To catch loads of fish, old fishermen will use live bugs for bait. And among all those tiny creatures, the salmon fly is definitely the ace for harvest, especially for bug fish.
In Montana, this fly is considered the ace for hunting big trout in the river that will never waste time eating small “desserts” but big “feasts”. Compare to normal bugs, a salmon fly is indeed a giant and can be the biggest bug in the water.
To anyone who wants to start a big fish fight, check out the content below to learn everything about the salmon fly. You will learn where and when to catch the salmon fly as bait. Also, if this insect is never seen in your area, a lure is recommended.
Salmon Fly 101:
- Part 1: What Is Salmon Fly
- Part 2: Where to Catch Salmon Fly
- Part 3: When to Catch Salmon Fly
- Part 4: What To Do When Salmon Fly Is Unavailable
What Is Salmon Fly
Also, known as the stonefly, the salmon fly is a member of the Plecoptera family, technically, Pteronarcys californica will be the formal name.
They’re very easy to identify from other insects by their huge size. An adult salmon fly can grow up to 3 inches, nearly the size of a 10-year-old’s finger.
- An adult is clearly orange with two pairs of big large wings, even longer than its abdomen but it’s never a good flyer.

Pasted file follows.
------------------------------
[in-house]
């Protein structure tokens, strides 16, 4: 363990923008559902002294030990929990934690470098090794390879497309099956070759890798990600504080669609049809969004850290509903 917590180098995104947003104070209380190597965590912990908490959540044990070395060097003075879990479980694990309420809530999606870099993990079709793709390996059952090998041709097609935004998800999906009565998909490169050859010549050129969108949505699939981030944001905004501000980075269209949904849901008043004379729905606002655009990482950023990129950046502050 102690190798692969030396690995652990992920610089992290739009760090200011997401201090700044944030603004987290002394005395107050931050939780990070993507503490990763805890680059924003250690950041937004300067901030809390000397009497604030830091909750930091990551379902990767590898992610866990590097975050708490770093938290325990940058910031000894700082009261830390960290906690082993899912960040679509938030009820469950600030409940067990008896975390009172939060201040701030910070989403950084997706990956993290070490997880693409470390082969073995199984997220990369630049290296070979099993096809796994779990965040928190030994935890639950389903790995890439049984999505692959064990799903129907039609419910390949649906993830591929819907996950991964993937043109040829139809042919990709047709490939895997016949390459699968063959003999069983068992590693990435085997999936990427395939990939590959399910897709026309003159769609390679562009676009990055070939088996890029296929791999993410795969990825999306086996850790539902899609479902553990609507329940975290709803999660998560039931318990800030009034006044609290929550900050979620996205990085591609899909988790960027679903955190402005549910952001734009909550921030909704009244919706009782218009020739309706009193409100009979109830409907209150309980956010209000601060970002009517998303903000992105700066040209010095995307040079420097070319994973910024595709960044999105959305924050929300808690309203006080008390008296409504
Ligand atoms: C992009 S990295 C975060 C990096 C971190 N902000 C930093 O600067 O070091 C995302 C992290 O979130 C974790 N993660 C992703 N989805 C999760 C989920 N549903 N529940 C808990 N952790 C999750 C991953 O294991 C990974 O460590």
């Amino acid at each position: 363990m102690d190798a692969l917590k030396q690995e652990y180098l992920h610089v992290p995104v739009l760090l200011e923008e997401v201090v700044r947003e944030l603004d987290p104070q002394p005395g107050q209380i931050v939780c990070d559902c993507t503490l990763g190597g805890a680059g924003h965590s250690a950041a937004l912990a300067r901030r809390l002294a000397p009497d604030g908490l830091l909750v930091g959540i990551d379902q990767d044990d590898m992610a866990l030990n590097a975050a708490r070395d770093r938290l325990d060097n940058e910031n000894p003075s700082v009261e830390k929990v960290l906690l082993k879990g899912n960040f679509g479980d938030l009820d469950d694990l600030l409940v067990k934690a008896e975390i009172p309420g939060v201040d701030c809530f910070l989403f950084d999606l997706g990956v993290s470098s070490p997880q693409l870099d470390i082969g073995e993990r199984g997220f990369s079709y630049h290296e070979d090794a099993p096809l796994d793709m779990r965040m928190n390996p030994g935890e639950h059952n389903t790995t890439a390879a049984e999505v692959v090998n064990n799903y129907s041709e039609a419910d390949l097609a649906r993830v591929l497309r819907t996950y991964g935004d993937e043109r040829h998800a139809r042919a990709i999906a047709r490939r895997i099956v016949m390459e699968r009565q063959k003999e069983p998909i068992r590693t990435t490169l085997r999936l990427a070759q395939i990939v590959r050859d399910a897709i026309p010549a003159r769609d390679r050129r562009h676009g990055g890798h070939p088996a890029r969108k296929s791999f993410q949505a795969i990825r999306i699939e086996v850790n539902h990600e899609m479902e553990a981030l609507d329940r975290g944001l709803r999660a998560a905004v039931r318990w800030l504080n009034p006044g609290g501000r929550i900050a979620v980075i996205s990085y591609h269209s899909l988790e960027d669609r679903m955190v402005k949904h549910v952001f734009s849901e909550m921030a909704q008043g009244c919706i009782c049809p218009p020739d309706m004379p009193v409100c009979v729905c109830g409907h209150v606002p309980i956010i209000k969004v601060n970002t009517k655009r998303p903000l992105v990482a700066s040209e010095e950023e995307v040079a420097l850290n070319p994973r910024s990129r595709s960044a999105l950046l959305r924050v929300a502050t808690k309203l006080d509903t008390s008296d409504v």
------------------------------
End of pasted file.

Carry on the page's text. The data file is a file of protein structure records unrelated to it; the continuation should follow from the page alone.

- For a nymph, it’s all brown and dark. The abdomen is covered by a segmented exoskeleton without no wings. On its leg joints, some orange can be easily seen.
Why Big Trout Like SalmonFly
After they finish the hatching process and come out, they will start to fly to find mates. During flying, they will fall on the water because their weak wings cannot carry the heavy body to travel far and stable. Any breeze would take them down.
Also, the other reason is that females will lay eggs in the water. When the eggs sink to the bottom of the water, the females get tired and start to struggle.
They will hit the water hard like a stone. Small fishes will be scared away while big fellows like trout will be seduced by the size and color (bright orange) of the feast. The struggle of an adult fly will drive the big fellows to crazy – making them even hungrier. Trout will dash to that energetic, fresh food.
Where to Catch Salmon Fly
In the United States, the salmon fly is visible in most states in the west, from Washington to California where the Rocky Mountains pass by. However, salmon flies are only visible in some rivers of the west.
Habitat: Salmon Flies Live in Rocky and Rapid Rivers
The nymphs need to live on the bottom of rivers for 3 years. For the whole three years, stability of temperature, oxygen, food, and rocks is essential.
- Only in warm springs, the adult flies will mate and lay eggs. Cold or hot water will kill the eggs and affect the lives of nymphs.
- Nymphs need a lot of oxygen and food (leaves and debris), which are both brought by rapids.
- Also, to get away from hunting, they need to hide among cobbles and rocks. And the spaces in the boulders help them latch on the bottom without being swept away.
As a result, swift and rocky rivers (and streams) will be where we find and catch flies. Calm waters like lakes should be ignored.